It occurred to me that as writers we tend to think in terms of satisfying a reader, but what of blind people (blind from birth) who rely on audio for entertainment? Now this got me thinking. Yes we can describe a characters appearance, for most blind people have great sense of touch and will identify character shape/figure even facial properties from descriptive prose: florid face = heat flushed cheeks, the latter better because easily related to. But, how can they identify the difference between, say a red or green dress? They can’t, they have no concept of colour but they do have concept of touch: heat, cold etc., and sound.
Example of entailing the three senses can bring something alive that would otherwise be a dead point in audio text:
As she swept down the staircase her gown rustled like autumn leaves tumbling on a light breeze, its colour that of flame red. A little daring maybe, but why not? This was her last chance to make her mark. If Paul could walk away from her tonight, then it would be a failed mission. For that’s what it was, a mission, nothing more nothing less. Though an affair with Paul would please her no end, if . . . if she were not who she was.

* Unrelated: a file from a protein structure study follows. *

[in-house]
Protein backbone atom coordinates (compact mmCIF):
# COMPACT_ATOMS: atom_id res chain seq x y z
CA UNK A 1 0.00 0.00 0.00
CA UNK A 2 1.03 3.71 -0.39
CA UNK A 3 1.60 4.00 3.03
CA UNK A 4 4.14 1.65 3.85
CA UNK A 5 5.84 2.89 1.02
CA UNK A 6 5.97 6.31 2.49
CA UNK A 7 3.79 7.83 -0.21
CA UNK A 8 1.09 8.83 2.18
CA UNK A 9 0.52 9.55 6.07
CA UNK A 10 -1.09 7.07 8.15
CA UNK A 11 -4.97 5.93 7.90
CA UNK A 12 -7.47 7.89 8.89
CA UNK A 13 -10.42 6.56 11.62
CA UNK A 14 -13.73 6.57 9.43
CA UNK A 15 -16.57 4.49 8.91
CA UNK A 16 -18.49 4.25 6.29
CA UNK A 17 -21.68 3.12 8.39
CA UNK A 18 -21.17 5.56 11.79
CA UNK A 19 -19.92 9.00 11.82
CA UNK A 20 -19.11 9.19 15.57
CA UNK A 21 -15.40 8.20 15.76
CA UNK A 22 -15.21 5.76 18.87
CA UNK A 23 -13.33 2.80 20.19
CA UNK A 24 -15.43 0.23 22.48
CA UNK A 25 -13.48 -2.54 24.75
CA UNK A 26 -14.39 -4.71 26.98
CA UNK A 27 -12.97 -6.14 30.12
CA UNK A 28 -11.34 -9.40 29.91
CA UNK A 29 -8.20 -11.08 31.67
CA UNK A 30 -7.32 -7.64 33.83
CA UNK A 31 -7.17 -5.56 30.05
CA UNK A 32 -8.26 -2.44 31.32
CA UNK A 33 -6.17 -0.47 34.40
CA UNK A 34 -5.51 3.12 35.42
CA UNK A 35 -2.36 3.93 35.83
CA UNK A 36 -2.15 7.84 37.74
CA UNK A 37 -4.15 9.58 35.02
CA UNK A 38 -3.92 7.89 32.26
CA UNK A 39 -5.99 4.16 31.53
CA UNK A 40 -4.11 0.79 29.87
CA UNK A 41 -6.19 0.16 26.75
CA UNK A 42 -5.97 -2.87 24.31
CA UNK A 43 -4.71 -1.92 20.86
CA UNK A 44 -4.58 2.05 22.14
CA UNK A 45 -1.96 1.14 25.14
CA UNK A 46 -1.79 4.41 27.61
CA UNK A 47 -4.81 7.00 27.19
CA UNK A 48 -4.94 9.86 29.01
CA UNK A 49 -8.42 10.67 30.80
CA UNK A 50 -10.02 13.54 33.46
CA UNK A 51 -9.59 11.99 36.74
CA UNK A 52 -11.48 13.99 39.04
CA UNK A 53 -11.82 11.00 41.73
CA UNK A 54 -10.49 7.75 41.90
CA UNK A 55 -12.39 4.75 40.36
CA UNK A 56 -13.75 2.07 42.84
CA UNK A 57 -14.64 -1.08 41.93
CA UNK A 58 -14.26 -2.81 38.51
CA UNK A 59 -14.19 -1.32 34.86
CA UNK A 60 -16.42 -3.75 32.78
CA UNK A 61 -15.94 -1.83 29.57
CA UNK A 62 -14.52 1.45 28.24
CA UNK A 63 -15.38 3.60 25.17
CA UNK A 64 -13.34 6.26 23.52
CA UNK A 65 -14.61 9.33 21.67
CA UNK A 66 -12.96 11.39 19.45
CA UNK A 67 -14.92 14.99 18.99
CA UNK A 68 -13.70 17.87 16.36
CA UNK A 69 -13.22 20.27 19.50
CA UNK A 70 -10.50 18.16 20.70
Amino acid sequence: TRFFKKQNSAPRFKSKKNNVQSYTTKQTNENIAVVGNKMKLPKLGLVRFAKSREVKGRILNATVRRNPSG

She paused by the hall mirror just to be sure the diamond necklace and matching earrings didn’t appear too alluring. After all, he was what he was too, and would see the diamonds long before registering the fact she happened to be wearing them. Strange how they always felt so cool against one’s skin, no matter the temperature inside or out, as if originally hewn from the walls of an ice palace. . .
See how easily a blind person can relate to the sound of "tumbling autumn leaves", can feel the "heat" of her "flame" gown, and sense the "coldness" of the precious stones around her neck. That’s why as writers we have to think beyond colour of words to that of rending sound into the mix, and thereby provide more depth for those who cannot see the written word. ;)